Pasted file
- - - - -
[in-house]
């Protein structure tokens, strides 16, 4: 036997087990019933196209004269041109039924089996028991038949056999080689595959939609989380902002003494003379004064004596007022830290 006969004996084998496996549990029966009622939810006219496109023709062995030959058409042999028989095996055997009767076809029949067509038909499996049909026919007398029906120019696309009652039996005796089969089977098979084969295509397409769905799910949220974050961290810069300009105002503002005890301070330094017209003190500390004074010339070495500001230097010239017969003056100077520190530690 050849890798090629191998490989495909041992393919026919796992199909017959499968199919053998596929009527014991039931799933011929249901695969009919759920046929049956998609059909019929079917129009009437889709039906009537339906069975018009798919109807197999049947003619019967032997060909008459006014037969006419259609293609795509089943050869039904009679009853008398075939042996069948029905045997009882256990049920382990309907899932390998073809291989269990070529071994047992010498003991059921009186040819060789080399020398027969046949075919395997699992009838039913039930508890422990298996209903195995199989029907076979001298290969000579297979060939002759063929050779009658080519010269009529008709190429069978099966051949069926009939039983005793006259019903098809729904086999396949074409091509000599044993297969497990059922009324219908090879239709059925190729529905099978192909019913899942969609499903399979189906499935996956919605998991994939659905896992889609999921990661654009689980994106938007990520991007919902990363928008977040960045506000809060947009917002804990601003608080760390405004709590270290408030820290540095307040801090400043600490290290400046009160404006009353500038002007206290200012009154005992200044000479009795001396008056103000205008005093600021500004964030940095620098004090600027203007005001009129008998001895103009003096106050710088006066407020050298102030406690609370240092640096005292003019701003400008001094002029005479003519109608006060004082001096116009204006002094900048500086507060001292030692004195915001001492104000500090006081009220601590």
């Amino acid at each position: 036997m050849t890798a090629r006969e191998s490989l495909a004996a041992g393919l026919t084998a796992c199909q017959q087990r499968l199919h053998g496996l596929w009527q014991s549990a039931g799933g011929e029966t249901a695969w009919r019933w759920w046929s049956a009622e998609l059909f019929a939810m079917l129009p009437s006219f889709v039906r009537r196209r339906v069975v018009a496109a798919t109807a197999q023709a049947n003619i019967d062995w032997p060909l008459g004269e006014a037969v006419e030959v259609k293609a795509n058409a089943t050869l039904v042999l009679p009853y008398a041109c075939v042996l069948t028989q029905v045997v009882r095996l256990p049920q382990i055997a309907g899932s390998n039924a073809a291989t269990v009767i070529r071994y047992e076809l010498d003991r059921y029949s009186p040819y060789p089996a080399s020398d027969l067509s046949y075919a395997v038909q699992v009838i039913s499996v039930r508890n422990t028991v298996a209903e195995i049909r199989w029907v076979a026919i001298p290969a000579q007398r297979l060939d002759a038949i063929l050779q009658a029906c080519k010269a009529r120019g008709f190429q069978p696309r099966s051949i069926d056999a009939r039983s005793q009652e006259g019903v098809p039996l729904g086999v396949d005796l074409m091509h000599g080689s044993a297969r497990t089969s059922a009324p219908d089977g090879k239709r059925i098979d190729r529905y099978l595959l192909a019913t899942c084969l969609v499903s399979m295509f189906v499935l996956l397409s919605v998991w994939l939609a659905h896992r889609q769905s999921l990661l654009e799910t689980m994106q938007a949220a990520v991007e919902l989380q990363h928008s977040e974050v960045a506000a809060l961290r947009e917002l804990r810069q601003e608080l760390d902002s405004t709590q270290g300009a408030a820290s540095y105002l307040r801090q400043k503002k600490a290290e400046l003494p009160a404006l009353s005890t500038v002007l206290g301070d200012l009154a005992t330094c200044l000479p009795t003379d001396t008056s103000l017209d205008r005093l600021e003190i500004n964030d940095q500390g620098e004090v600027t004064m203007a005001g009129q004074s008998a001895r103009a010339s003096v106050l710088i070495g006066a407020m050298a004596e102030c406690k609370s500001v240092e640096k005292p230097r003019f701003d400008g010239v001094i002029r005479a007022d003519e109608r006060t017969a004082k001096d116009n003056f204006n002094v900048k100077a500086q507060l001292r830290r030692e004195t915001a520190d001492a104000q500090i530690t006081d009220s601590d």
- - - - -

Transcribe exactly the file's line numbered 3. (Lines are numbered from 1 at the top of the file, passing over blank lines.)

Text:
């Amino acid at each position: 036997m050849t890798a090629r006969e191998s490989l495909a004996a041992g393919l026919t084998a796992c199909q017959q087990r499968l199919h053998g496996l596929w009527q014991s549990a039931g799933g011929e029966t249901a695969w009919r019933w759920w046929s049956a009622e998609l059909f019929a939810m079917l129009p009437s006219f889709v039906r009537r196209r339906v069975v018009a496109a798919t109807a197999q023709a049947n003619i019967d062995w032997p060909l008459g004269e006014a037969v006419e030959v259609k293609a795509n058409a089943t050869l039904v042999l009679p009853y008398a041109c075939v042996l069948t028989q029905v045997v009882r095996l256990p049920q382990i055997a309907g899932s390998n039924a073809a291989t269990v009767i070529r071994y047992e076809l010498d003991r059921y029949s009186p040819y060789p089996a080399s020398d027969l067509s046949y075919a395997v038909q699992v009838i039913s499996v039930r508890n422990t028991v298996a209903e195995i049909r199989w029907v076979a026919i001298p290969a000579q007398r297979l060939d002759a038949i063929l050779q009658a029906c080519k010269a009529r120019g008709f190429q069978p696309r099966s051949i069926d056999a009939r039983s005793q009652e006259g019903v098809p039996l729904g086999v396949d005796l074409m091509h000599g080689s044993a297969r497990t089969s059922a009324p219908d089977g090879k239709r059925i098979d190729r529905y099978l595959l192909a019913t899942c084969l969609v499903s399979m295509f189906v499935l996956l397409s919605v998991w994939l939609a659905h896992r889609q769905s999921l990661l654009e799910t689980m994106q938007a949220a990520v991007e919902l989380q990363h928008s977040e974050v960045a506000a809060l961290r947009e917002l804990r810069q601003e608080l760390d902002s405004t709590q270290g300009a408030a820290s540095y105002l307040r801090q400043k503002k600490a290290e400046l003494p009160a404006l009353s005890t500038v002007l206290g301070d200012l009154a005992t330094c200044l000479p009795t003379d001396t008056s103000l017209d205008r005093l600021e003190i500004n964030d940095q500390g620098e004090v600027t004064m203007a005001g009129q004074s008998a001895r103009a010339s003096v106050l710088i070495g006066a407020m050298a004596e102030c406690k609370s500001v240092e640096k005292p230097r003019f701003d400008g010239v001094i002029r005479a007022d003519e109608r006060t017969a004082k001096d116009n003056f204006n002094v900048k100077a500086q507060l001292r830290r030692e004195t915001a520190d001492a104000q500090i530690t006081d009220s601590d």